The “violent offender” conversation in criminal justice reform

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Here is a short conversation between criminal justice reporters Albert Samaha from Buzzfeed News and Alysia Santo from the Marshall Project and Jarrett Murphy of City Limits on the future of criminal justice reform. The point is made that “non-violent drug offenders” are the low-hanging fruit of criminal justice reform. They are the easiest to release. But a difficult conversation, one that will test the limits of or reform, is looming about releasing men and women incarcerated for violent crimes.

Reforming juvenile life without parole sentences, we think, will help open that conversation up. Have a look:

 

Juvenile lifers will get new sentences, but what law applies?

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481 juvenile lifers across Pennsylvania—300 of them from Philadelphia alone—will receive new sentencing hearings following the 2016 Supreme Court ruling in Montgomery v. Louisiana. But the courts are now grappling to determine what sentencing law applies to this unprecedented ruling, the Philadelphia Inquirer reported on March 11.

After the Miller v. Alabama decision in 2012, the state created new sentencing procedures for juveniles convicted of murder: 25 years to life for those younger than 15, and 35 to life for those 15 to 17. But that law excluded anyone whose sentence was final before the Miller decision.

Now the law must find a way to determine resentencing guidelines that fit the juvenile lifers to be given a second chance. And making new laws is not so easy.

“The problem is, even if we pass something, it would be ex post facto,” or retroactive, said State Sen. Stewart Greenleaf, a Montgomery County Republican who chairs the Judiciary Committee, in the Inquirer. “I don’t think the legislature can do anything at this point, because it could be unconstitutional what we do.”

Marsha Levick, chief counsel at the Juvenile Law Center, said no new law is needed. The state should move to resentence juveniles to 20 to 40 years in prison, which is the punishment for third-degree murder, Levick said to the Inquirer.

A chance at parole in Chester County, Penna.

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Attorneys and judges around Pennsylvania are still thinking through the ramifications of the Jan. 25 Supreme Court ruling Montgomery v. Louisiana, which made the ban on mandatory life-without-parole sentences for youth retroactive. There appears to be some clarity in at least on jurisdiction.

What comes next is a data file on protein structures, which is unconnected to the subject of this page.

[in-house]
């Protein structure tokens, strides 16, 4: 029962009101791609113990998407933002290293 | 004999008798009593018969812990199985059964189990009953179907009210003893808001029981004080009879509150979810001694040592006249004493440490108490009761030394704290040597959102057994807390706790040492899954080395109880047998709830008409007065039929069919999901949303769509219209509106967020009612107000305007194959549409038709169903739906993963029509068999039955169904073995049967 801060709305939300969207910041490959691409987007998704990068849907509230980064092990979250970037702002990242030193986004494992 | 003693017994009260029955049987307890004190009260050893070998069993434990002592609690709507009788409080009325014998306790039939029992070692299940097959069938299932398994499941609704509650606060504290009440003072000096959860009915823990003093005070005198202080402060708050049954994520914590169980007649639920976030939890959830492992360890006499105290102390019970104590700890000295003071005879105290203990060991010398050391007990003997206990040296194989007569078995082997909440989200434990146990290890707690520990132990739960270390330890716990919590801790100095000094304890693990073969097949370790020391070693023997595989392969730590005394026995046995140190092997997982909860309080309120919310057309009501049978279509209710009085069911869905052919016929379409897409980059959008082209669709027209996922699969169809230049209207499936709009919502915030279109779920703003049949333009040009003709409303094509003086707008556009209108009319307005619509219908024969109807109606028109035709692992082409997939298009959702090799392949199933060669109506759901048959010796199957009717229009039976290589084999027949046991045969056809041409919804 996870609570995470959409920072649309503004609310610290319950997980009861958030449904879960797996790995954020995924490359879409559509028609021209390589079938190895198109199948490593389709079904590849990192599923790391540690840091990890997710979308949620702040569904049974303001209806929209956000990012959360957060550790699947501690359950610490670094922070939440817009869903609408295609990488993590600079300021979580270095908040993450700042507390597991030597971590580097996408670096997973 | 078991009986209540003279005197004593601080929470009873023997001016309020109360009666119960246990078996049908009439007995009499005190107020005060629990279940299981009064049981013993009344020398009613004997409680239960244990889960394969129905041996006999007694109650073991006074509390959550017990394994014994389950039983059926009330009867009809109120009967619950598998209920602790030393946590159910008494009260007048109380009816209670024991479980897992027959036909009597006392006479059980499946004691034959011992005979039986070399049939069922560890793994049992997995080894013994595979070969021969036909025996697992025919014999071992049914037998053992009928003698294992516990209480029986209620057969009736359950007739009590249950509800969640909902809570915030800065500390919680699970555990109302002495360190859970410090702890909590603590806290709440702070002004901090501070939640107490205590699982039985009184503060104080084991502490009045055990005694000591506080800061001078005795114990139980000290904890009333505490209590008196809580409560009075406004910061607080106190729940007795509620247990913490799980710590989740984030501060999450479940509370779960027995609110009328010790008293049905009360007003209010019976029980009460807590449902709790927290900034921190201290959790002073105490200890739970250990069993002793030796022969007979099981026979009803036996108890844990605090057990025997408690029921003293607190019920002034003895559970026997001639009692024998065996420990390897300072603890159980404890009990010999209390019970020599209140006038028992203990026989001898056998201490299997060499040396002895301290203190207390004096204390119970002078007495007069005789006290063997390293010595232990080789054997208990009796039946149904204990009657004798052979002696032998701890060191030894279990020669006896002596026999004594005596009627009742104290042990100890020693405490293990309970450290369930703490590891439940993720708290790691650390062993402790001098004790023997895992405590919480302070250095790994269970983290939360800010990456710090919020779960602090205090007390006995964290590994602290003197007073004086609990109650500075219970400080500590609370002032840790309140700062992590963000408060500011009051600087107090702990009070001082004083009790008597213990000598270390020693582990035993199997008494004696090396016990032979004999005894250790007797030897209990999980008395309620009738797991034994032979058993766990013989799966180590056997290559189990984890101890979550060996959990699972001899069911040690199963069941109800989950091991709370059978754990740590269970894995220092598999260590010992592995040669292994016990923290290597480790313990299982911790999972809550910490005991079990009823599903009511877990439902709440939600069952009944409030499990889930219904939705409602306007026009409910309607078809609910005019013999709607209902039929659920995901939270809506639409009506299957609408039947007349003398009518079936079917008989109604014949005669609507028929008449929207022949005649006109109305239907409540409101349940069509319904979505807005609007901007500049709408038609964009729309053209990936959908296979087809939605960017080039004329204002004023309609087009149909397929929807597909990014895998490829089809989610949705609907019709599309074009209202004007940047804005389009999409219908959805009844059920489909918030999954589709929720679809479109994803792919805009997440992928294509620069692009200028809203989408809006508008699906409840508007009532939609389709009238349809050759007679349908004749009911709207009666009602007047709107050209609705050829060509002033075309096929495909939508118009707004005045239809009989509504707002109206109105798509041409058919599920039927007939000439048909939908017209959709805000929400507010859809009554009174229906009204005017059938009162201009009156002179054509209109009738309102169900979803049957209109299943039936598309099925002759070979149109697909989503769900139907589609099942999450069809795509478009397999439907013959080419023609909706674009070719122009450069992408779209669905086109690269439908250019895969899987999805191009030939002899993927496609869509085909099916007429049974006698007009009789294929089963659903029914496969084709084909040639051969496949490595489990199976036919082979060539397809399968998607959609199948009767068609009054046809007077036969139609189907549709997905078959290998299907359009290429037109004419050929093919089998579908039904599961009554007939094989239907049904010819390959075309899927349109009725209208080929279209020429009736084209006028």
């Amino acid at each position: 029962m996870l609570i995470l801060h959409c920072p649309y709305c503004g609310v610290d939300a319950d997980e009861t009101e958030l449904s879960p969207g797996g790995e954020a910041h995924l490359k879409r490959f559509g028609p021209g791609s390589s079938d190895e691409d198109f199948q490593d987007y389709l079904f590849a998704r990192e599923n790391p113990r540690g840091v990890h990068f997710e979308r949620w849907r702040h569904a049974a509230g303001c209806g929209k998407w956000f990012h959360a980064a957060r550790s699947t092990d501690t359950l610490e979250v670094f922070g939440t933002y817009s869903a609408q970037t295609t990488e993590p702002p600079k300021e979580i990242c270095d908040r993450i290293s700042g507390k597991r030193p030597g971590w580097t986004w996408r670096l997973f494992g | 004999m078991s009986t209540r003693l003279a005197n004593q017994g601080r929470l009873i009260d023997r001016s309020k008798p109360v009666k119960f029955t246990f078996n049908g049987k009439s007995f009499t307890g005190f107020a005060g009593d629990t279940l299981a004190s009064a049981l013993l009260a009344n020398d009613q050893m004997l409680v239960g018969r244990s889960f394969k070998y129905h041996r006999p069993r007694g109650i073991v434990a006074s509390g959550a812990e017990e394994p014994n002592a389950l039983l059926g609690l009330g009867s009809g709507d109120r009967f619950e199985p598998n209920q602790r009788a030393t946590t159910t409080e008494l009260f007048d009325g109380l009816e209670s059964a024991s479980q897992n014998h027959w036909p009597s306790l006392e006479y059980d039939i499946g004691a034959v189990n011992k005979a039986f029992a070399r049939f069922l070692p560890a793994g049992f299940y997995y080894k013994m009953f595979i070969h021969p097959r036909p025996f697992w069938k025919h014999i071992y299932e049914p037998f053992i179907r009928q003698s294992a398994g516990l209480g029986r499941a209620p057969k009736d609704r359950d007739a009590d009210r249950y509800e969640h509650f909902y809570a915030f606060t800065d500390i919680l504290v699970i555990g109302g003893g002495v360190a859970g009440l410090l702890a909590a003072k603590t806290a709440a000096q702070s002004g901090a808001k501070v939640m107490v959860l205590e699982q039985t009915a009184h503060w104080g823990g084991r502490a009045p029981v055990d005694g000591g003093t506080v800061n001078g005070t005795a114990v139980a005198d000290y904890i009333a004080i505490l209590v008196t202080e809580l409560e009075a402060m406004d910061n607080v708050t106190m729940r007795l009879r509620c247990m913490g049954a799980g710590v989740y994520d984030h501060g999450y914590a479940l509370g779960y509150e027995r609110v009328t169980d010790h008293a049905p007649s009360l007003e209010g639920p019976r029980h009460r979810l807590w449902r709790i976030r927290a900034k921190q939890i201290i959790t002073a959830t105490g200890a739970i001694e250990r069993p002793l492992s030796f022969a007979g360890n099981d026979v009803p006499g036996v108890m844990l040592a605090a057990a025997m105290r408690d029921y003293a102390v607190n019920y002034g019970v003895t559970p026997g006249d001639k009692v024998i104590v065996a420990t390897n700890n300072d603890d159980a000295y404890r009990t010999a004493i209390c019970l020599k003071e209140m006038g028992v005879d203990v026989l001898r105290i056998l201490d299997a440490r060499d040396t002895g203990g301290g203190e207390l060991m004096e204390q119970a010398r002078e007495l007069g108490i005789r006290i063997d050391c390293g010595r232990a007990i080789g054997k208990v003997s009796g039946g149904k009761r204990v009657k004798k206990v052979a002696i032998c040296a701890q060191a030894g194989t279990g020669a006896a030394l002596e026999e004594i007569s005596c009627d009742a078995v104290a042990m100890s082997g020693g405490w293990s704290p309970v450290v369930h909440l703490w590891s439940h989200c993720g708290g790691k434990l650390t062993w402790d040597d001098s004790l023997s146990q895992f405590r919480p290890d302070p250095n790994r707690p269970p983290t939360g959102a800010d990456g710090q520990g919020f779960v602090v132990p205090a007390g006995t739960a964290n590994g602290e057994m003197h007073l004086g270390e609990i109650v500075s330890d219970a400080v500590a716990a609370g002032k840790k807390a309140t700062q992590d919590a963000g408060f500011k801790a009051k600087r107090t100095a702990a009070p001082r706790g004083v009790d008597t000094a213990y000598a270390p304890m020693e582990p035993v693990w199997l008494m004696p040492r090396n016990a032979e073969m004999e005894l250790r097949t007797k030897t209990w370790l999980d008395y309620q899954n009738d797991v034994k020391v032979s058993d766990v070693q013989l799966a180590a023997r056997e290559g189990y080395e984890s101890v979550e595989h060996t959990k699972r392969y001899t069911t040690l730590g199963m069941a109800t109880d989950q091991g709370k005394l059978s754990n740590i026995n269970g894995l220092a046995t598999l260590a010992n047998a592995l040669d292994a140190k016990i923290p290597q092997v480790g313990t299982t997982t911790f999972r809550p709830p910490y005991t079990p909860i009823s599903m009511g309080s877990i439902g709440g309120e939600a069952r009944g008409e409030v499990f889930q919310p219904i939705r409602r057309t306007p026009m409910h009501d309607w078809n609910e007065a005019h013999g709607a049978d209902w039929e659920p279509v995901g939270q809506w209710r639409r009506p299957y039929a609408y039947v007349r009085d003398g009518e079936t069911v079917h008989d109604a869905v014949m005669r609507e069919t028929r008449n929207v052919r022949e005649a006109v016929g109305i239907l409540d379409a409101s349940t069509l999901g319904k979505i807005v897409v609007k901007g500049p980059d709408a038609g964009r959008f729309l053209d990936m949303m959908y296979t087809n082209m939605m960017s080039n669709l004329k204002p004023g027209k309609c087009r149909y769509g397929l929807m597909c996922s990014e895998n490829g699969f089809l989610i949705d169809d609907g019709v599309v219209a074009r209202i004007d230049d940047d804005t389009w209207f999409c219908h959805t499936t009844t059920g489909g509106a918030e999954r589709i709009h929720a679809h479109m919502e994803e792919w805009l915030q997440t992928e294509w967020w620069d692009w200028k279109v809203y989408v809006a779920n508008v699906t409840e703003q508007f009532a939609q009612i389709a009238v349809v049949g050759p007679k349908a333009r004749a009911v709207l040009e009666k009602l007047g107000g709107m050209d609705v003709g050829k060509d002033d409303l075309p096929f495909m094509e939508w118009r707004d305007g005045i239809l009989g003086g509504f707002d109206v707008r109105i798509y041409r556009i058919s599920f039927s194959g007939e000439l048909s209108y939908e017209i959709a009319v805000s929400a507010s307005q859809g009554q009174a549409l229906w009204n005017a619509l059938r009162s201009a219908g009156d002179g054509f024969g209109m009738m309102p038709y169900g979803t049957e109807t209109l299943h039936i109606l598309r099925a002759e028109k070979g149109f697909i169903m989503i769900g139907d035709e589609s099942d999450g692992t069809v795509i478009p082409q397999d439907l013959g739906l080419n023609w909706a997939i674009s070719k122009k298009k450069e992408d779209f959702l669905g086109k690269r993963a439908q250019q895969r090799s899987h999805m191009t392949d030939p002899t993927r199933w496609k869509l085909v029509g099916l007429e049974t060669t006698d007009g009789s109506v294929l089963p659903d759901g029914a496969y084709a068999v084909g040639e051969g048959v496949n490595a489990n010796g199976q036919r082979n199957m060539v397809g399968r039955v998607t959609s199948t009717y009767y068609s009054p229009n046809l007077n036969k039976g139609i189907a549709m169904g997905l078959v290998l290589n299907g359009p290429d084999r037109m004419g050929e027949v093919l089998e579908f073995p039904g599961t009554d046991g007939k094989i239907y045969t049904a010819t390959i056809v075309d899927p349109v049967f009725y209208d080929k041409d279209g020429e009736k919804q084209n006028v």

A Chester County judge recently resentenced Earl Rice Jr. to a sentence of “time served with the possibility of parole.” Rice has been in prison for 42 years and may soon appear before the parole board.

Rice Jr. was convicted of first degree murder in September 1973. According to court records, he and another youth snatched a woman’s purse as she walked down a sidewalk. As the purse was pulled from her hands, the woman reportedly spun around and fell, hitting her head on the sidewalk. She later died from the injuries.

The case is one of the first in Pennsylvania to move toward a remedy under Montgomery. Pennsylvania has some 500 juvenile lifers, more than any state. Below is the order from court docket in Rice Jr.’s case. We’ll keep an eye on this case.

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Bill banning life without parole for kids makes it out of committee

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Photo from The Deseret News.

Xavier McElrath-Bey, a stalwart advocate for juvenile justice, testified before the Utah House of Representatives’ House Judiciary Committee to push for HB405, which would ban life without parole sentences for juveniles, the Deseret News reported on Feb. 28. The bill was advanced after a unanimous vote.

“The truth is I was not a monster. I was very visibly a child,” McElrath-Bey said. “I am not the same person I was when I was 13 years old.”

The bill’s sponsor, Republican Rep. Lowry Snow, told the committee that life without parole is essentially a death sentence. “It is a protracted death sentence, but nevertheless it is,” Lowry saud.

McElrath-Bey works for the Campaign for Fair Sentencing of Youth. He pleaded guilty to the murder of another youth and served 13 years in prison. He is living proof of the change that young people can achieve.